Like me, many Canadians support bolder action to address the threats of climate change. I want our federal and provincial governments to listen thoughtfully and respectfully to my concerns about climate change and take action to reduce its risks. As a grandmother, I understand that my grandchildren's futures depend on it.
But ordinary citizens struggle to be heard over industry lobbyists defending fossil fuel subsidies and calling for new pipelines. Our voices must be part of the government’s decision-making on a national climate plan. That is why I and many other Canadians were pleased to hear last Spring that the government would hold a country-wide public engagement on climate change.
My story goes back to May 24, 2016. That day, I excitedly joined two colleagues to attend a York Region town hall on climate change with our Member of Parliament, Majid Jowhari. I had learned about the event online and wrote to my MP. As we entered the large hall, I was surprised to see the number of people already seated at a dozen large tables. There were more than 200 of us, plus five presiding MPs and their staff.
There was a sense of urgency and excitement. We knew we were talking about one of the most important challenges our communities face. Many youths were in attendance, and one man at my table brought his nine-year-old daughter.
Participants at each table were given a question to discuss and to report back to the room. People showed up understanding the problem and wanted to get to work.
During our discussion, I heard comments like “Why are we doing this?”and “They already know the problems and the possible solutions to meet our climate targets and goals.” Someone added, “Why don’t they just do it! I am getting tired of the talking.” Someone countered, “Come on guys, this is our chance to be heard and to push the new government to serious action."
Our table focused on ideas to reduce emissions, such as stopping new pipelines and leaving some fossil fuels in the ground. We talked about promoting renewable energy and retraining oil workers to work in cleaner industries. There were suggestions about public education, transportation, and support for First Nations communities. Others offered creative fiscal and economic solutions for growing our economy while reducing emissions, with support for putting a price on carbon and providing rebates for electric vehicles.
People at other tables discussed the impacts of climate change on our communities. They shared personal stories and concerns about the impact of extreme weather on health. I worry about how shorter winters and more intense heat waves will affect cultural and recreational activities my family enjoys. Some young people wondered about bringing children into a world so negatively affected by climate issues.
Yet when the town hall concluded, I still left feeling very hopeful. I was eager to receive feedback about our work that day and assumed we would see a strong national climate plan. But so far I have received no information about what took place and found nothing official online about our town hall. This is bizarre considering the town hall was held by five local MPs and the lead organizer was Deb Schulte, MP for King-Vaughan. In addition to Schulte and my MP, Jowhari, there were three other MPs present from our region — Leona Alleslev, Kyle Peterson, and Francesco Sorbara. Given the Liberal party's insistence on transparency and meaningful consultation with Canadians, it is surprising to find no notes from this meeting were submitted to the central online portal, nor were they distributed to participants.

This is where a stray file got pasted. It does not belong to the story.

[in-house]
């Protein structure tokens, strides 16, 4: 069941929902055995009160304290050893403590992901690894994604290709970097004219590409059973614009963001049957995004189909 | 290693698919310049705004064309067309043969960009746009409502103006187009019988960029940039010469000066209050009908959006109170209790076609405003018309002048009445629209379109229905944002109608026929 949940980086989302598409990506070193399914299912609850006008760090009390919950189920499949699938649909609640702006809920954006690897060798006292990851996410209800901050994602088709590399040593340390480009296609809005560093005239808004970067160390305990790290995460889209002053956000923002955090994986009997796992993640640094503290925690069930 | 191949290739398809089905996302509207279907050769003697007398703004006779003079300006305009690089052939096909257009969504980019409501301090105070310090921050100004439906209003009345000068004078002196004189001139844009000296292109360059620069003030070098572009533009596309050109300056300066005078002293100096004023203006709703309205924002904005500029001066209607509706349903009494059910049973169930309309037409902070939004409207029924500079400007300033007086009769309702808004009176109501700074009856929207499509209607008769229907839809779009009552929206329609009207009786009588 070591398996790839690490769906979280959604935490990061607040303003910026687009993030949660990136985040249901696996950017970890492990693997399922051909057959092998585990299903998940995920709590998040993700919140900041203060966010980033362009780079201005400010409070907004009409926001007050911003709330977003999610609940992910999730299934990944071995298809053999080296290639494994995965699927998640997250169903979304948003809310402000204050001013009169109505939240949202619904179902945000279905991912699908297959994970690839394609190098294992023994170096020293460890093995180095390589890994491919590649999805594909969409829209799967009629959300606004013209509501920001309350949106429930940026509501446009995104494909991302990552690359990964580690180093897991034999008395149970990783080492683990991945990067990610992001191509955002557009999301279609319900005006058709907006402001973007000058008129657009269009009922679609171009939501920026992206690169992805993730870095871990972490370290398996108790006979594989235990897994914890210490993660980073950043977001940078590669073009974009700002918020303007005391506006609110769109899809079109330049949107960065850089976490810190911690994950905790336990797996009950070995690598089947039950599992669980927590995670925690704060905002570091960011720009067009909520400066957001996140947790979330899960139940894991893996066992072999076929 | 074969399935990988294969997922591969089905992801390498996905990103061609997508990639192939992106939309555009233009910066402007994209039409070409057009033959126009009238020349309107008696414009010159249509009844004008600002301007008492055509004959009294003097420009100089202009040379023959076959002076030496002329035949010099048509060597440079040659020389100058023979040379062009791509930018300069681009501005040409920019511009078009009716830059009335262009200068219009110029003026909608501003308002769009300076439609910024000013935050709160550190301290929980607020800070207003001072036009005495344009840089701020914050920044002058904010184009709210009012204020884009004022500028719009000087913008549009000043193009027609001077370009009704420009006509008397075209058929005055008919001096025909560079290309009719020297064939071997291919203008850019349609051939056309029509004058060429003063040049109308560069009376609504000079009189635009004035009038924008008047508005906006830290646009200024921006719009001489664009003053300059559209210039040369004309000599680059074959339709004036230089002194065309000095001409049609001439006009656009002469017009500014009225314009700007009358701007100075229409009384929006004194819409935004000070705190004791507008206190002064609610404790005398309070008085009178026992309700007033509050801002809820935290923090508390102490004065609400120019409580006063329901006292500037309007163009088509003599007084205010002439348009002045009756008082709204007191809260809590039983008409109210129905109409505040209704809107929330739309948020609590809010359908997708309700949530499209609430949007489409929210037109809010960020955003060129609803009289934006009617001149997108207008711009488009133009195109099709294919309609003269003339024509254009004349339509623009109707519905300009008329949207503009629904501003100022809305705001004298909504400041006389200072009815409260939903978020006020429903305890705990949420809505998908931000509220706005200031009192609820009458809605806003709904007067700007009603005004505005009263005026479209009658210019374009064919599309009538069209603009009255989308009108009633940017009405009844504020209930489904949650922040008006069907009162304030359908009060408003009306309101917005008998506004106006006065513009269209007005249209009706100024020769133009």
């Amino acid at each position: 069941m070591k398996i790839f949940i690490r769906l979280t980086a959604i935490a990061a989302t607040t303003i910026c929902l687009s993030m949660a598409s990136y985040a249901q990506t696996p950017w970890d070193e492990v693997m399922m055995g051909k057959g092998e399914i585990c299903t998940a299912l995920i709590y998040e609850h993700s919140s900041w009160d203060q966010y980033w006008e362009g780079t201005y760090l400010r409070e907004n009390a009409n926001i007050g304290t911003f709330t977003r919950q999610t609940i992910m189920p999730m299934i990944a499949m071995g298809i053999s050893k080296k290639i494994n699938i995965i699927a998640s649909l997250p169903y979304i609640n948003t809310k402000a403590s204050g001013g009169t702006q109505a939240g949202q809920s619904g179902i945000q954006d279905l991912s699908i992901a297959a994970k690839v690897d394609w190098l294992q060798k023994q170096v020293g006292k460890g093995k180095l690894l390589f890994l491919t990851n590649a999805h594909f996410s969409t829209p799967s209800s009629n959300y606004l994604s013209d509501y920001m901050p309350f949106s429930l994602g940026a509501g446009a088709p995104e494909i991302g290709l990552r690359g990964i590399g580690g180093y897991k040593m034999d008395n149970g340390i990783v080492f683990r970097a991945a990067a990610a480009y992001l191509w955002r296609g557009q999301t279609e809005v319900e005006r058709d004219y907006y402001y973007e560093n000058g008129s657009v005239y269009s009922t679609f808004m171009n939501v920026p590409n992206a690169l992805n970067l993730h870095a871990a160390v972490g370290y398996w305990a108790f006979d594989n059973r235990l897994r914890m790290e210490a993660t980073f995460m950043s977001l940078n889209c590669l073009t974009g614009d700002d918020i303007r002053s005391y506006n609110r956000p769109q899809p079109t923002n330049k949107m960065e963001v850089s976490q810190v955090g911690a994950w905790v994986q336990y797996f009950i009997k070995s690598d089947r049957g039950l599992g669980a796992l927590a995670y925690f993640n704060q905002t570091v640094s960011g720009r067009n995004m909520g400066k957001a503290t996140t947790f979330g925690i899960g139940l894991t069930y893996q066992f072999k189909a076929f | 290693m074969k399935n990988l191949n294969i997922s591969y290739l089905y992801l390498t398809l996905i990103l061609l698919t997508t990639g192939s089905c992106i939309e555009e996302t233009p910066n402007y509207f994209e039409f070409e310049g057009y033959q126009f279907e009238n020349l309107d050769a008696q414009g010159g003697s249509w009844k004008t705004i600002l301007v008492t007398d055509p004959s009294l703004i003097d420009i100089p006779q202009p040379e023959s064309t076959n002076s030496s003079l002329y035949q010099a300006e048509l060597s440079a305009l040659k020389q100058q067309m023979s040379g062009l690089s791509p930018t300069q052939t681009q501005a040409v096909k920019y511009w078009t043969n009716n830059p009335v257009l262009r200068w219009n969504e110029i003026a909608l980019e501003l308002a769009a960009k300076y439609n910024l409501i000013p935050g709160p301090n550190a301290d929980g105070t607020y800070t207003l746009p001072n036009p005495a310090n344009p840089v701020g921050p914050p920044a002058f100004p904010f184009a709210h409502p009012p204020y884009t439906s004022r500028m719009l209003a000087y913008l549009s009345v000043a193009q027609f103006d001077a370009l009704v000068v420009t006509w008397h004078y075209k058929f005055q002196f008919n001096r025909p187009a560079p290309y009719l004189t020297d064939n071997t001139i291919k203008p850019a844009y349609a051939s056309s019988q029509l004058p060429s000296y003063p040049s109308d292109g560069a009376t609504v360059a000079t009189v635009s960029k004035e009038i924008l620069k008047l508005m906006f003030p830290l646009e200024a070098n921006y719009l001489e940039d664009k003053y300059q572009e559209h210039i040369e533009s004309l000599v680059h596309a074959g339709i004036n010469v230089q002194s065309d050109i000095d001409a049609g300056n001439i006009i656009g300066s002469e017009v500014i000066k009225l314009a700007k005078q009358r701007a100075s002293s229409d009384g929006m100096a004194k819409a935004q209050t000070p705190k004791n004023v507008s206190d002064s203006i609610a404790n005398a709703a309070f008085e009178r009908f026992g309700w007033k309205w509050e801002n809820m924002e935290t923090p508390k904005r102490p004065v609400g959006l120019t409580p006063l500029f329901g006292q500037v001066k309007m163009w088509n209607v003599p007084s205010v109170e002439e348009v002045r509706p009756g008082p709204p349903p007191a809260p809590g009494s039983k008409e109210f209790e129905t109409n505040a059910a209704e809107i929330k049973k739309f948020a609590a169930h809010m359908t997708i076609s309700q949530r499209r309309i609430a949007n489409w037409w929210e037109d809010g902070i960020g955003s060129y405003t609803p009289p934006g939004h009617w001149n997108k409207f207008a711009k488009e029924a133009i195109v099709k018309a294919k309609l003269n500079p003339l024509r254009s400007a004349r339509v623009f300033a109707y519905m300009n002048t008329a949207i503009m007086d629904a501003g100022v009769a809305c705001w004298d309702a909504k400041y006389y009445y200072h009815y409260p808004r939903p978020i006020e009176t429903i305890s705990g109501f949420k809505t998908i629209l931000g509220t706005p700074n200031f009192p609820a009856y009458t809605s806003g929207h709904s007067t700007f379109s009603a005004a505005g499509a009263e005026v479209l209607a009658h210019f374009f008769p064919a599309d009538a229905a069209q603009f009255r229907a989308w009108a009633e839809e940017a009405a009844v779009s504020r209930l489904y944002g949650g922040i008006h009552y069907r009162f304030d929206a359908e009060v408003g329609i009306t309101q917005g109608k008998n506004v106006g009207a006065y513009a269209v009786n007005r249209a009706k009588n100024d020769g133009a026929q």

I understand the magnitude of the challenge we face in combating climate change. Since the town hall, the federal government announced carbon pricing plans and decided to phase out coal power faster. These decisions are encouraging to me. On the other hand, we’ve seen major new fossil fuel projects approved and public subsidies to polluting industries continue. Needless to say, this sends a conflicting message to me and the others who believe this government is serious about taking climate action. I firmly believe, as did many others at our town hall, that government subsidies to the oil industry must end and that no new pipelines should be approved.
Was anybody in government really listening? What was the purpose of these town halls?
Because government didn’t let us know what was done with our contributions, I was glad to see a new report by Leadnow and The Climate Reality Project Canada that summarized what took place at town halls across the country. I was surprised and disappointed to learn that even the researchers who compiled these findings could not find notes or minutes from the large consultation I attended with several MPs. It makes me wonder where my ideas went. Was this an exercise in futility, or will our input actually be considered by government?
I remain hopeful that my thoughts will be reflected in a national climate plan that many Canadians – especially us grandparents – anxiously await.
Monica Woodley is a grandmother of two boys. They inspire her work with young people on a plan to educate and empower Canadian youth to take action on climate issues. She joined the Climate Reality Project in 2015 when she was trained by Al Gore as a Climate Reality leader. She lives in Richmond Hill, Ontario.